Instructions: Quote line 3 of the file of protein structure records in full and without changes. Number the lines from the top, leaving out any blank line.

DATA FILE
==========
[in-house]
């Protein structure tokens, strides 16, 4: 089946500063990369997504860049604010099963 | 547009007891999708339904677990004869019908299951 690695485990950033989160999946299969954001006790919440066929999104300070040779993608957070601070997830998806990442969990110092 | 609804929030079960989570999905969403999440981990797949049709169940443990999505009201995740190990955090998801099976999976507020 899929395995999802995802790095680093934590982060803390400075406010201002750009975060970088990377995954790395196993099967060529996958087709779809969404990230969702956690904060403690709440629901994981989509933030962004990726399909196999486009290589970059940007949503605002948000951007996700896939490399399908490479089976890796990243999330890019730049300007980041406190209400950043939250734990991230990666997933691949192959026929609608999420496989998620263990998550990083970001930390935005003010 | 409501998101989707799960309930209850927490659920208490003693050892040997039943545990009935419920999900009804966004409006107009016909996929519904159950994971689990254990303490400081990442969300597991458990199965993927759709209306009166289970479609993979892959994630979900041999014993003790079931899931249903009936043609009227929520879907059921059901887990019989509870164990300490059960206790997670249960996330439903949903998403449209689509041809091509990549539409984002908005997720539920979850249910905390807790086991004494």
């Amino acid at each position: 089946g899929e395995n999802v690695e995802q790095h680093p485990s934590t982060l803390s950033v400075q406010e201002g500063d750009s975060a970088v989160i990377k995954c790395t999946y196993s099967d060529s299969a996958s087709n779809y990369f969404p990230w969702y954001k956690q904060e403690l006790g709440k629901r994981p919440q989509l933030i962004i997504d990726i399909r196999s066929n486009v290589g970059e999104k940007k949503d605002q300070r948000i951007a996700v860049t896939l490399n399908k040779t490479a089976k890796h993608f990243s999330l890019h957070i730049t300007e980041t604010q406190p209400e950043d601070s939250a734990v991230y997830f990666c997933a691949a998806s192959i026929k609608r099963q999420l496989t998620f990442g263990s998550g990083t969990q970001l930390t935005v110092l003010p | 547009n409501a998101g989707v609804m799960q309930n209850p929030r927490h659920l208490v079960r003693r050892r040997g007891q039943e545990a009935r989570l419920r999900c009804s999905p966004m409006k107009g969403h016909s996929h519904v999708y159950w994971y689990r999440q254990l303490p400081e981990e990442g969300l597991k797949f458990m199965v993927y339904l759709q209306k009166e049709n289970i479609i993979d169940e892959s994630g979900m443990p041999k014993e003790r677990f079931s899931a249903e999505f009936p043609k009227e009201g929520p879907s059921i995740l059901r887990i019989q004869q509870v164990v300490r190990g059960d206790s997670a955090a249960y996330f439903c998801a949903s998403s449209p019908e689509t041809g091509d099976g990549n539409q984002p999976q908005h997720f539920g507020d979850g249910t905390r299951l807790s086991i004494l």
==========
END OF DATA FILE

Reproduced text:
């Amino acid at each position: 089946g899929e395995n999802v690695e995802q790095h680093p485990s934590t982060l803390s950033v400075q406010e201002g500063d750009s975060a970088v989160i990377k995954c790395t999946y196993s099967d060529s299969a996958s087709n779809y990369f969404p990230w969702y954001k956690q904060e403690l006790g709440k629901r994981p919440q989509l933030i962004i997504d990726i399909r196999s066929n486009v290589g970059e999104k940007k949503d605002q300070r948000i951007a996700v860049t896939l490399n399908k040779t490479a089976k890796h993608f990243s999330l890019h957070i730049t300007e980041t604010q406190p209400e950043d601070s939250a734990v991230y997830f990666c997933a691949a998806s192959i026929k609608r099963q999420l496989t998620f990442g263990s998550g990083t969990q970001l930390t935005v110092l003010p | 547009n409501a998101g989707v609804m799960q309930n209850p929030r927490h659920l208490v079960r003693r050892r040997g007891q039943e545990a009935r989570l419920r999900c009804s999905p966004m409006k107009g969403h016909s996929h519904v999708y159950w994971y689990r999440q254990l303490p400081e981990e990442g969300l597991k797949f458990m199965v993927y339904l759709q209306k009166e049709n289970i479609i993979d169940e892959s994630g979900m443990p041999k014993e003790r677990f079931s899931a249903e999505f009936p043609k009227e009201g929520p879907s059921i995740l059901r887990i019989q004869q509870v164990v300490r190990g059960d206790s997670a955090a249960y996330f439903c998801a949903s998403s449209p019908e689509t041809g091509d099976g990549n539409q984002p999976q908005h997720f539920g507020d979850g249910t905390r299951l807790s086991i004494l």